One in three non-EU men applying to marry EU brides at Leeds Town Hall are believed to be planning sham marriages.
In a two-week campaign by immigration police, 30 out of 80 applications for weddings were dropped or not proceeded with by couples, when questions were asked.
The initiative is part of a nationwide campaign to target bogus marriage arrangers believed to be netting between £5,000 and £15,000 a go.
Agency staff have been based at Leeds Town Hall and have spoken to 70 couples. As a result, 20 said they would not go ahead with their wedding.
Ten couples thought to have become aware of the Border Agency operation did not even turn up for interview – all had paid the £67 fee to apply for a marriage between a non-EU resident and an EU person.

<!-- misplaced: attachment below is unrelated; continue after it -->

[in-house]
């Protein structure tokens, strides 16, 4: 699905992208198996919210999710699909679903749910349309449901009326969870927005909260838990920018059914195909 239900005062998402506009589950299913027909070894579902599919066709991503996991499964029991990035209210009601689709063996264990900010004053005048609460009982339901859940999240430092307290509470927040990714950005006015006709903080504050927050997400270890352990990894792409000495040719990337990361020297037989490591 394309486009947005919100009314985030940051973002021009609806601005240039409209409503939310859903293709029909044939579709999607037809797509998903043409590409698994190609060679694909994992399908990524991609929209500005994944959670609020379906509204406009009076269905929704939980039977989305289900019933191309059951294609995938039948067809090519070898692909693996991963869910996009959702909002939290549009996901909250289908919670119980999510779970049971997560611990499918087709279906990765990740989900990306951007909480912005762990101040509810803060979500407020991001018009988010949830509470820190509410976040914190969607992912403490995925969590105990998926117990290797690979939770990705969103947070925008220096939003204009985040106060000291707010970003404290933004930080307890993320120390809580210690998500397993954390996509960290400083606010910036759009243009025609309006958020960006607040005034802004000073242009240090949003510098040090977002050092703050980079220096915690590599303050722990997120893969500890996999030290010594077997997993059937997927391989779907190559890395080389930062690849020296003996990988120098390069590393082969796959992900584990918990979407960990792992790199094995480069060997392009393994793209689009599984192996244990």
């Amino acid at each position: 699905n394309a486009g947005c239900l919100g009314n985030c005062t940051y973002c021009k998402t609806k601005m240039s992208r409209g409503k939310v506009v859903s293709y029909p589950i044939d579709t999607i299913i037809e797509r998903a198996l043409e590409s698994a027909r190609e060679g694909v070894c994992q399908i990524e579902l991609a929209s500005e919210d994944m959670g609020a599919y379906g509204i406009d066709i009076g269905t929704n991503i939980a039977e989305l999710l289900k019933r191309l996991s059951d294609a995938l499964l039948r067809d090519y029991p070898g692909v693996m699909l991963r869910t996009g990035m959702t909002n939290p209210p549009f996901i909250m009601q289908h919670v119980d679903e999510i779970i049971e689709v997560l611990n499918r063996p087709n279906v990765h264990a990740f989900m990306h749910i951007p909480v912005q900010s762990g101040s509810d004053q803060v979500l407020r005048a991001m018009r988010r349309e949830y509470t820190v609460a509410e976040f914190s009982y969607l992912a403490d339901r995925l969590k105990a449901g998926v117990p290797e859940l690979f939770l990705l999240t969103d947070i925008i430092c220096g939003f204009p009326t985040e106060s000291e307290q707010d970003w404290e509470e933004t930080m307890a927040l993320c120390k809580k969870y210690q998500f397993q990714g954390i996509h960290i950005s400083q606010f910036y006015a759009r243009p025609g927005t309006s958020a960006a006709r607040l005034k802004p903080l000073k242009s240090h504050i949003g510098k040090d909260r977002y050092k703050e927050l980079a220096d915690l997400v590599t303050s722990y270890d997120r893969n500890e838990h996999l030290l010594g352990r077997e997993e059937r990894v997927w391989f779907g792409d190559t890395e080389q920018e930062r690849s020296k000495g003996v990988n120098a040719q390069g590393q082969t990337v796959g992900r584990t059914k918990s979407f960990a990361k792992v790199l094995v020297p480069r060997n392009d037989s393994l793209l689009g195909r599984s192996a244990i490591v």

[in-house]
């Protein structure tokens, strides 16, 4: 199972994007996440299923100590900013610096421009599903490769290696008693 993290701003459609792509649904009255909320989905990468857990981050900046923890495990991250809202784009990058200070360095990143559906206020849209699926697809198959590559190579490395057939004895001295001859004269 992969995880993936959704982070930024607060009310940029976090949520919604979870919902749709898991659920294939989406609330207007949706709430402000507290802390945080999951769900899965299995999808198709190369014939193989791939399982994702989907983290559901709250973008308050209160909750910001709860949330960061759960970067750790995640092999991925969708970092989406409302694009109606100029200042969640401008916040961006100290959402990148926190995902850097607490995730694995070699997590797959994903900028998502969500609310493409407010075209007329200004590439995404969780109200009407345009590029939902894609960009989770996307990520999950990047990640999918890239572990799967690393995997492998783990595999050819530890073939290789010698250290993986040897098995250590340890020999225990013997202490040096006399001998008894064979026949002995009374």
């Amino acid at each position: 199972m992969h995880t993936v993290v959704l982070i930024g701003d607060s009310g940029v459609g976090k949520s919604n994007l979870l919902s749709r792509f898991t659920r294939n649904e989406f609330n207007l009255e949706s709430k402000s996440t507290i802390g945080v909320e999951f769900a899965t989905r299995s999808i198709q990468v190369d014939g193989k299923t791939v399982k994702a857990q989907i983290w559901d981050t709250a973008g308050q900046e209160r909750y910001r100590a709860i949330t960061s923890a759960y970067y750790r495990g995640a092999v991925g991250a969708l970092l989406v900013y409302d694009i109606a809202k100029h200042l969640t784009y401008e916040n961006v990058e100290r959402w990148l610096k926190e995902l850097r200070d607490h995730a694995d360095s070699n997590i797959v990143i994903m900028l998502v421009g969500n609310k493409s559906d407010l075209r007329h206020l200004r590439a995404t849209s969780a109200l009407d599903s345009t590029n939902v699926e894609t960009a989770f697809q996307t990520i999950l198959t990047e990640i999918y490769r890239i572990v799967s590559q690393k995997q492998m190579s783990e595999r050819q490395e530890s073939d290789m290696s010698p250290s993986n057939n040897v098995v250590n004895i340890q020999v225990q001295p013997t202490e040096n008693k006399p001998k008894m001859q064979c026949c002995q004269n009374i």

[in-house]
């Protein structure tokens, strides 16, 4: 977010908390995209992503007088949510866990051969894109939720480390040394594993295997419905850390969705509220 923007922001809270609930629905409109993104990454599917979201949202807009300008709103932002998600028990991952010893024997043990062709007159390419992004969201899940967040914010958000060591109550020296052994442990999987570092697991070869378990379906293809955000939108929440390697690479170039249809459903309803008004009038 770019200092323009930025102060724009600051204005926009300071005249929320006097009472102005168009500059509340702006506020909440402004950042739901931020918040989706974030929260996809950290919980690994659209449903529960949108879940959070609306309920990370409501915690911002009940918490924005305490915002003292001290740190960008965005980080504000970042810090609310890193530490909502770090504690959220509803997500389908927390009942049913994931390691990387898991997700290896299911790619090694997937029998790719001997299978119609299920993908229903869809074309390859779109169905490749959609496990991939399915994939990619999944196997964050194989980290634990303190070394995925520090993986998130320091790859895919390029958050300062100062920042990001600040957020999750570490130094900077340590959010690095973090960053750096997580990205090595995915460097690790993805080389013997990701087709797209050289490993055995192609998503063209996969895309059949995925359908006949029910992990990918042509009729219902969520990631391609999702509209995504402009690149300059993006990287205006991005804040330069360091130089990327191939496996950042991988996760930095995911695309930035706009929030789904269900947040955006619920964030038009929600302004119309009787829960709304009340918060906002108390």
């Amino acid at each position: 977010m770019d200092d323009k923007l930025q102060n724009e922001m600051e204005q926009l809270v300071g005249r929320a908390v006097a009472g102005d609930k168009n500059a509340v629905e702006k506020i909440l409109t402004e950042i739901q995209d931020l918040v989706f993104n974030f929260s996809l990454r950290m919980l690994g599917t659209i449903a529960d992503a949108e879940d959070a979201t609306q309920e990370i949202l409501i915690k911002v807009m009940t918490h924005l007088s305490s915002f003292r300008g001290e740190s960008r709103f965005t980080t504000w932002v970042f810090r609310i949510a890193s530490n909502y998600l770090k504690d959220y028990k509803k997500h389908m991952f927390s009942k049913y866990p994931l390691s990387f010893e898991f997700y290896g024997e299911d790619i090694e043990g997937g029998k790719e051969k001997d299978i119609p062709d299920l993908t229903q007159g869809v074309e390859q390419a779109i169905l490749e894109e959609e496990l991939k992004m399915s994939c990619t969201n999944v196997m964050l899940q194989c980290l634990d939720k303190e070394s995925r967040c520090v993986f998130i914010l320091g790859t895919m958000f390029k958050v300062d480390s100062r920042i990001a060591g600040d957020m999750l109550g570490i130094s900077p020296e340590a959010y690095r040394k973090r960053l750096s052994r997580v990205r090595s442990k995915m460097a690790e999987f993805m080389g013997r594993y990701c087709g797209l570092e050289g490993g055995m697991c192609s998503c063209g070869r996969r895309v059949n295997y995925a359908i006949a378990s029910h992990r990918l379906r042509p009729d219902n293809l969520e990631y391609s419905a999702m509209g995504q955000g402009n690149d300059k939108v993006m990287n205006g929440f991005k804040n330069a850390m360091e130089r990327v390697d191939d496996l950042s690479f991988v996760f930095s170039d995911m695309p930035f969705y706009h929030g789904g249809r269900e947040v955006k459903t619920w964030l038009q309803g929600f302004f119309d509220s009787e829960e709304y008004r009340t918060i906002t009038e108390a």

Yesterday a Yorkshire Evening Post reporter watched as two couples left after deciding not to go ahead with their weddding after talking to Border Agency officers. These included a 17-year-old Hungarian girl with a letter of permission to marry from her father who was with her and her older Pakistan-born proposed groom.
During the campaign one couple “did a runner”
UK Border Agency officers. Four people were arrested for being illegal immigrants or breaching visas and seven more people are to be interviewed later.
Leeds Town Hall is one of the centres in the NE where Non-EU people must apply to marry EU partners.
A number of sham marriage ceremonies have been halted at Leeds Town Hall previously and some have already led to prosecution.
The scale of sham marriages is not clear, but they may also go on in churches where clergy may be duped. There has been training on how to spot bogus couples,
Andy Radcliffe, manager of the NE UK Border Agency Immigration Crime Team, said: “We will take a zero tolerance to those involved in this illegal activity.”